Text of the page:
It has been more than a month and a half since I embarked on what I have titled Shanghai Street Stories: The Roving Exhibit.
I have refrained from writing about the project, mainly because I needed to do a bit more legwork so as to thread together more coherent observations. So far, so good. But I am eager to introduce the project, the motivation behind it and logistics of the exhibit, which has been half the fun.
What the Roving Exhibit is about
The idea of a portable photo exhibit to showcase specifically in Shanghai’s old neighborhoods had been percolating in my head for over six months. The more I explored and photographed the lives and environs of Shanghai’s disappearing neighborhoods, the less I felt I knew.
Of all the people who had viewed and commented on the documentary work undertaken by my peers of Old Shanghai (you can learn more about them here), I was most curious about the opinions of the people we photographed.
The hope is that the photos will elicit a variety of responses (or lack thereof) and maybe go as far as to initiate casual conversations among residents on the spot. In the time that I have blogged and published Shanghai Street Stories, I have received constructive critiques about my photography – the textures, composition, style and subjects etc.
But for this travelling exhibit, what is it that the residents will notice most? The people? The buildings? The style of photography? Will they recognize the neighbourhoods? How do they feel about it – nothing or everything?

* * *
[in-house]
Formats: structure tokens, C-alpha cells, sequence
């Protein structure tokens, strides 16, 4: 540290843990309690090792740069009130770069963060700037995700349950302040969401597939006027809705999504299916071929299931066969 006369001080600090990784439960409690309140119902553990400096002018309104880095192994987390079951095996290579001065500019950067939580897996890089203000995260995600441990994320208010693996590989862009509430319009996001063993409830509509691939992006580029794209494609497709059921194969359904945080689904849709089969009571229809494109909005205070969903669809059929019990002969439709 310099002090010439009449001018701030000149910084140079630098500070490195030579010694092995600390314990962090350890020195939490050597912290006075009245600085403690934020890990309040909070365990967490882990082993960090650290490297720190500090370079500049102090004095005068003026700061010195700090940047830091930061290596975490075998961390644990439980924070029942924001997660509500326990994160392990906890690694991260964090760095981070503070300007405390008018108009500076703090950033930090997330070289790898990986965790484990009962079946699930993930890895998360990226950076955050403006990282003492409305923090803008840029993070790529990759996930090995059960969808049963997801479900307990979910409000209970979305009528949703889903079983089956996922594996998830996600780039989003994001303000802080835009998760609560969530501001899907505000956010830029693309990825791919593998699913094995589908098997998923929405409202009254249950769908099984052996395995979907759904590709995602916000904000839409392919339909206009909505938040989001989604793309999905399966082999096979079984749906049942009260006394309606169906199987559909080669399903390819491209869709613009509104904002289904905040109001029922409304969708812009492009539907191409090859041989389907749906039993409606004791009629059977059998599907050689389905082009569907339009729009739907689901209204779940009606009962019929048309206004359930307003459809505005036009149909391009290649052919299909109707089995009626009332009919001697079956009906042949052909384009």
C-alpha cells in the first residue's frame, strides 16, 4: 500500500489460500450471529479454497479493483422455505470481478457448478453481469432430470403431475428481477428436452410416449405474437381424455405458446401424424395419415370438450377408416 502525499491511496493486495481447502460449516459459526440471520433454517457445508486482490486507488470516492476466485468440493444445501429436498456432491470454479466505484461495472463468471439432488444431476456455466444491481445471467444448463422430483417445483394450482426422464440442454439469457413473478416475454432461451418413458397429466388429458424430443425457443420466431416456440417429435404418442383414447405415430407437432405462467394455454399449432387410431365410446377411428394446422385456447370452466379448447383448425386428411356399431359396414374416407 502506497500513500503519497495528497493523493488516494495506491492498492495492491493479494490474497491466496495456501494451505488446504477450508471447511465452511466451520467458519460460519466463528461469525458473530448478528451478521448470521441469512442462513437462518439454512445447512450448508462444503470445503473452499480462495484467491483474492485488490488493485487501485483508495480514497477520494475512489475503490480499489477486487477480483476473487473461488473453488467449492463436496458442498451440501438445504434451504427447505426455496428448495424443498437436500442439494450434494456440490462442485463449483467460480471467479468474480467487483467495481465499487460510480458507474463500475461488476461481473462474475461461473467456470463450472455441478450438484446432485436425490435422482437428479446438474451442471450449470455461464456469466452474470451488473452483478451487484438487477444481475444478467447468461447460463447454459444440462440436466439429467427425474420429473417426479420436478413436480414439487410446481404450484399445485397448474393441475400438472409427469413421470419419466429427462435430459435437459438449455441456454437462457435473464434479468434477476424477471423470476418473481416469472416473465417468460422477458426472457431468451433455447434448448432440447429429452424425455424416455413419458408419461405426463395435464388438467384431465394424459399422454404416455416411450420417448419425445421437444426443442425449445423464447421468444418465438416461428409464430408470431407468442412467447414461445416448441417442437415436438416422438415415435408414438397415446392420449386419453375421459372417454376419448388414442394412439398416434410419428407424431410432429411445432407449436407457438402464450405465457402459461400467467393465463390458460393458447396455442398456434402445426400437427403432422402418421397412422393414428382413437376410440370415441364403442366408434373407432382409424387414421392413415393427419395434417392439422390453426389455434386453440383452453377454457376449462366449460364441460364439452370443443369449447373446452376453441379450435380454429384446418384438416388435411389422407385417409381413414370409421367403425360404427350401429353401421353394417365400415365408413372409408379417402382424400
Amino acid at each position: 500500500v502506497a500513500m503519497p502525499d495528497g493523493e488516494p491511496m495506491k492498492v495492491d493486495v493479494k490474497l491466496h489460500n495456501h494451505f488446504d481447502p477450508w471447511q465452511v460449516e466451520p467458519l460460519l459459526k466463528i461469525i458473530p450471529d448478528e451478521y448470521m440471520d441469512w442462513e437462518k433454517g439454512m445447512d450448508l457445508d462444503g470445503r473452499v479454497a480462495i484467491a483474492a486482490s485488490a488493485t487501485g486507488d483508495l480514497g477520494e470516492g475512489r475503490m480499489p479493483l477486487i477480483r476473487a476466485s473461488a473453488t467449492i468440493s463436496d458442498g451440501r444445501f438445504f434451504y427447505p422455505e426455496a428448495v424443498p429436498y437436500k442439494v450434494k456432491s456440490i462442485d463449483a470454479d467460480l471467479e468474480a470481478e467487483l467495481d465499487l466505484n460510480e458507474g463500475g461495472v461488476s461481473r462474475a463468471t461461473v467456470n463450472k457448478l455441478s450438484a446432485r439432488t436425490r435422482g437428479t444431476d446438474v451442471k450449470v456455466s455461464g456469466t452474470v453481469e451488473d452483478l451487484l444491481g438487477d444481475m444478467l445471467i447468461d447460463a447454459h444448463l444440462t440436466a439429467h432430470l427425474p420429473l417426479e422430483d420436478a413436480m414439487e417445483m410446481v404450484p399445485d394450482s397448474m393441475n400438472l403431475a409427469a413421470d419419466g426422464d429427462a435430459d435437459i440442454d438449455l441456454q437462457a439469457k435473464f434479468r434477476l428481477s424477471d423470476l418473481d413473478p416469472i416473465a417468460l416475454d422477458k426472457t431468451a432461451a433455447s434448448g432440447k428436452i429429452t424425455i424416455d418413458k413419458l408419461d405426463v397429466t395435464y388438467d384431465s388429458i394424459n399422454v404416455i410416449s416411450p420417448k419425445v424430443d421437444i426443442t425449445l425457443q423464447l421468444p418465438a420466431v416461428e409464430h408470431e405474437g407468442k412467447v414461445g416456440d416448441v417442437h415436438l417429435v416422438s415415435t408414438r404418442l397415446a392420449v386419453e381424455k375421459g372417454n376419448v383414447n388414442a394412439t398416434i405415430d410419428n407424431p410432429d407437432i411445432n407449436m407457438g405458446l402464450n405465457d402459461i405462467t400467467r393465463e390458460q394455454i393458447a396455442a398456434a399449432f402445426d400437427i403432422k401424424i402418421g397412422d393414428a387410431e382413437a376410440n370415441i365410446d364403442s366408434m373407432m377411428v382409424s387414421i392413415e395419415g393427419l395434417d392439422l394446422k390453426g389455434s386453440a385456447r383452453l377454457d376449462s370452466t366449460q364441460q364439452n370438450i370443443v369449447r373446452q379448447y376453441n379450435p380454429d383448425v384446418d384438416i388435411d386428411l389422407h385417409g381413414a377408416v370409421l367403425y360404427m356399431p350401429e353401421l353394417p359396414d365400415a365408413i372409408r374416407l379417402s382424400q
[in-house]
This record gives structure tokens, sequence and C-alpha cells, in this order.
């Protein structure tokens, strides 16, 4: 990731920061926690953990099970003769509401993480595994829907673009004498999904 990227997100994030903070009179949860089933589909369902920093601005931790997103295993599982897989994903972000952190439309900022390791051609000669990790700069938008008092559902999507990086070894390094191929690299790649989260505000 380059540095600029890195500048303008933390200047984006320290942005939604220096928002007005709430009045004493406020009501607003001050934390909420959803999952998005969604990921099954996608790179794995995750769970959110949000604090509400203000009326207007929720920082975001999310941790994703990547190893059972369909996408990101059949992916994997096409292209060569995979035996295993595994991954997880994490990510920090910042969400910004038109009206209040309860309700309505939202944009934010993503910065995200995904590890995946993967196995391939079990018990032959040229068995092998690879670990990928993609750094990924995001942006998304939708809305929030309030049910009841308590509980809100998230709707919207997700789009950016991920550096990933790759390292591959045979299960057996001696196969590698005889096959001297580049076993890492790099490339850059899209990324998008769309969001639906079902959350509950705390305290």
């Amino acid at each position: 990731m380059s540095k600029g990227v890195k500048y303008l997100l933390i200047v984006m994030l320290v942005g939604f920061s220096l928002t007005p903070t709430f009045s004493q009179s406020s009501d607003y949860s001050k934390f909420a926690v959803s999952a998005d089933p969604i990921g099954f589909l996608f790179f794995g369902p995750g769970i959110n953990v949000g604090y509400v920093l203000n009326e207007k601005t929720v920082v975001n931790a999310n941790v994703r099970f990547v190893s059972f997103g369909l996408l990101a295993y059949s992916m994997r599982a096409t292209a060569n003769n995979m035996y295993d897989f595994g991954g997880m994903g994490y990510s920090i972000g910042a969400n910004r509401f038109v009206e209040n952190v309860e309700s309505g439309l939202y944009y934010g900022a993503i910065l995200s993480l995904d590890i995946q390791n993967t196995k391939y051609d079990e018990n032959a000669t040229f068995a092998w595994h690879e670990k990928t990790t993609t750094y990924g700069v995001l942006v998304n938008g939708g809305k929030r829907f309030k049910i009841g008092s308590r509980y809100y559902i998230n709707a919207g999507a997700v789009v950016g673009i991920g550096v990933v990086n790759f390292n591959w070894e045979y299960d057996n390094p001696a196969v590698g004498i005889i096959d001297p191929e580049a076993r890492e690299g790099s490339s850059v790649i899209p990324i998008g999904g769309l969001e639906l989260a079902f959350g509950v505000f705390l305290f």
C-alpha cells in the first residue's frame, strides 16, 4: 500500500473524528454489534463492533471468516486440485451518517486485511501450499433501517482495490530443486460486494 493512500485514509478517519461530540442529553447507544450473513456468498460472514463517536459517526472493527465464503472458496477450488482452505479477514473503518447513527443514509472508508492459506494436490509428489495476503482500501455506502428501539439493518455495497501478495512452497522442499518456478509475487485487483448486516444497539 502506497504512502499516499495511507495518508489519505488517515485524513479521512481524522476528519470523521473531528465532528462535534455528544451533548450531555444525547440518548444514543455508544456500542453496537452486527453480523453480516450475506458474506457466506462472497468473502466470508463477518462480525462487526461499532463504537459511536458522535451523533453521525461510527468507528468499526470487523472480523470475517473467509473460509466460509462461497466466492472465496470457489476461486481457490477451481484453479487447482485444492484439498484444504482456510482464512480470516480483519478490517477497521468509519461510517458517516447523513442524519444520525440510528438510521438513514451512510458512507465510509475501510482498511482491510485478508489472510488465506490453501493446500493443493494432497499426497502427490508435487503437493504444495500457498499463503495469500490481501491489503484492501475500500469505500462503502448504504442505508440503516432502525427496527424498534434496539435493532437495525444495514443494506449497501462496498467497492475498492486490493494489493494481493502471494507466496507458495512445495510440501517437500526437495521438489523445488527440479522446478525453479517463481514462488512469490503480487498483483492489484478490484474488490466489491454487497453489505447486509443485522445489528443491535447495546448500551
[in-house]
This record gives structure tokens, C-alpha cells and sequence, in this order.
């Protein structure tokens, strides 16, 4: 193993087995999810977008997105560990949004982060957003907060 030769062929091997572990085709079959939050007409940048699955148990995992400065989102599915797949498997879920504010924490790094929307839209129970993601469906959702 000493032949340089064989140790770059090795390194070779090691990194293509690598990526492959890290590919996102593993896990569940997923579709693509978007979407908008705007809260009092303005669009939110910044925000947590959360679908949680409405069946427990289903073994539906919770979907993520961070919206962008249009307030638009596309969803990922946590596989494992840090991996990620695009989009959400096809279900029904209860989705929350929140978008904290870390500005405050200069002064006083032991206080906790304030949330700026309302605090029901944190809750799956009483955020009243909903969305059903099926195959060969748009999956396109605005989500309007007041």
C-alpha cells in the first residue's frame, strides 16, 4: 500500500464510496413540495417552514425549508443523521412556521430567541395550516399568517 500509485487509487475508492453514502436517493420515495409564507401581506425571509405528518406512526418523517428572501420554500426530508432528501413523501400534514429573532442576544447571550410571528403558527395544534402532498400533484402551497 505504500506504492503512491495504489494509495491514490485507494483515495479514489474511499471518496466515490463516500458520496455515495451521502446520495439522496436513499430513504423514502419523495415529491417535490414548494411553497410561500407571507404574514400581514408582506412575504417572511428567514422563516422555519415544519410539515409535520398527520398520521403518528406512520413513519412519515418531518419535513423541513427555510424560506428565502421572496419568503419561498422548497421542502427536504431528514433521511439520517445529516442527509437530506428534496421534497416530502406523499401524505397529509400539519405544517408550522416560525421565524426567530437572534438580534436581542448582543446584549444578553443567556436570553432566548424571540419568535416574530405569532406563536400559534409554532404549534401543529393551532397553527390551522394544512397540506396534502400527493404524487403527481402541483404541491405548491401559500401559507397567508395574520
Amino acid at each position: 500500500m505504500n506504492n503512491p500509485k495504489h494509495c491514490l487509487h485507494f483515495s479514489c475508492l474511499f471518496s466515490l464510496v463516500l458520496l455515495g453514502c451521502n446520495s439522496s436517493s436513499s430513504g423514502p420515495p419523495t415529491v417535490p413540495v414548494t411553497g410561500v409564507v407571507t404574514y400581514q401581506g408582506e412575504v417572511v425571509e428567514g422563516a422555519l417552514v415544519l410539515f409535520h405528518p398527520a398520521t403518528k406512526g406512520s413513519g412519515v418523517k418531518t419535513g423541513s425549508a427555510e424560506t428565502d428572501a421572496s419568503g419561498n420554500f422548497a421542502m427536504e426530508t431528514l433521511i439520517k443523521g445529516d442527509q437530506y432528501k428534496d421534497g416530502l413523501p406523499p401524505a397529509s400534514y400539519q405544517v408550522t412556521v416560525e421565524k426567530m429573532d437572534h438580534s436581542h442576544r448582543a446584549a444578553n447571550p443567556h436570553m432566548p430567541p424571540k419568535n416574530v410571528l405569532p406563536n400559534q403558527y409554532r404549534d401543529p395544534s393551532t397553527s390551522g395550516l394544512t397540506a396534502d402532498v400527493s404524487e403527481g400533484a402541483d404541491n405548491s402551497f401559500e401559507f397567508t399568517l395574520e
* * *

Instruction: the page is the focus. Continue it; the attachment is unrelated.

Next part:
How the exhibit came about
I was first inspired by a similar street exhibit started by Akshay Mahajan and Kapil Das, also behind the photo commune Blind Boys.org. They rallied photographers to post and share their work on public walls in major cities across India, including Mumbai, New Delhi and Bangalore.
Calling it “A Photographic Street Intervention”, the instructions were simple: gather at the announced location with your photos and double-sided tape and plaster away. The idea of “guerilla exhibition” is not new of course, but this particular movement has since evolved across borders from the Philippines to Paris.
I love the spontaneity and accessibility involved – bringing street photography to the street! However, I didn’t want the hassle of posting photos on public walls, disturbing someone’s property or worse, having them inevitably ripped down by the police. I wanted an enduring exhibit that could last for months. More importantly, I wanted to travel with my photos on my own time and schedule.
Logistics, the photo board and logistics …
I had contemplated several options. Plaster the photos to a foldable sheet of tarpaulin that I can carry around in a grocery bag. But that meant I had to find hooks to secure the tarpaulin sheet wherever I set up. Too bothersome.
While glancing through a Chinese photography magazine, I came across a team of young photographers in Guangzhou who had travelled in the city’s metros carrying photo boards as part of a travelling exhibit. I was immediately struck by its simplicity and mobility.
Finally, I modified the idea of having the photos printed directly on the board itself for easy carrying. Logistics wise, it has worked out. The board is a tad big for my small frame, but still manageable.
I’ve placed them on rickety chairs that I borrowed from anyone who will lend me, rested them against walls and even just flat on the floor. They’ve been available on sidewalks, in open-spaced shops and even in a make-shift parking lot.
The reactions on the other hand, have been a combination of the cliché and the unexpected. I look forward to sharing more next time.